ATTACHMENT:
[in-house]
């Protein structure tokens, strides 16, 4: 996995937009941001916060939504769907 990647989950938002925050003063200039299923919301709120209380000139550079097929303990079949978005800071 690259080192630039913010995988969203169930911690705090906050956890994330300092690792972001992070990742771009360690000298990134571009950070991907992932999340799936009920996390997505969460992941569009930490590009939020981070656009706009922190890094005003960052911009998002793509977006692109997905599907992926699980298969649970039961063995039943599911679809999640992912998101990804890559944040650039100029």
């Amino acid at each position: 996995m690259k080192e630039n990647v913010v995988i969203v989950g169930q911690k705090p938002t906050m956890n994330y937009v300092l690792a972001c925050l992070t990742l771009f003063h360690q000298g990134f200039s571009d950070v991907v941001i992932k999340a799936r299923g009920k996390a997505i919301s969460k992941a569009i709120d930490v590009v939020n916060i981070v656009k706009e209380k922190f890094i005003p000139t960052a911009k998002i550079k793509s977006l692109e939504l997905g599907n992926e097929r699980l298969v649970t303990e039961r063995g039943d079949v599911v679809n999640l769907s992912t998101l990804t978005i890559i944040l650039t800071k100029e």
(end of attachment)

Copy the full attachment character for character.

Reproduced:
[in-house]
């Protein structure tokens, strides 16, 4: 996995937009941001916060939504769907 990647989950938002925050003063200039299923919301709120209380000139550079097929303990079949978005800071 690259080192630039913010995988969203169930911690705090906050956890994330300092690792972001992070990742771009360690000298990134571009950070991907992932999340799936009920996390997505969460992941569009930490590009939020981070656009706009922190890094005003960052911009998002793509977006692109997905599907992926699980298969649970039961063995039943599911679809999640992912998101990804890559944040650039100029």
């Amino acid at each position: 996995m690259k080192e630039n990647v913010v995988i969203v989950g169930q911690k705090p938002t906050m956890n994330y937009v300092l690792a972001c925050l992070t990742l771009f003063h360690q000298g990134f200039s571009d950070v991907v941001i992932k999340a799936r299923g009920k996390a997505i919301s969460k992941a569009i709120d930490v590009v939020n916060i981070v656009k706009e209380k922190f890094i005003p000139t960052a911009k998002i550079k793509s977006l692109e939504l997905g599907n992926e097929r699980l298969v649970t303990e039961r063995g039943d079949v599911v679809n999640l769907s992912t998101l990804t978005i890559i944040l650039t800071k100029e």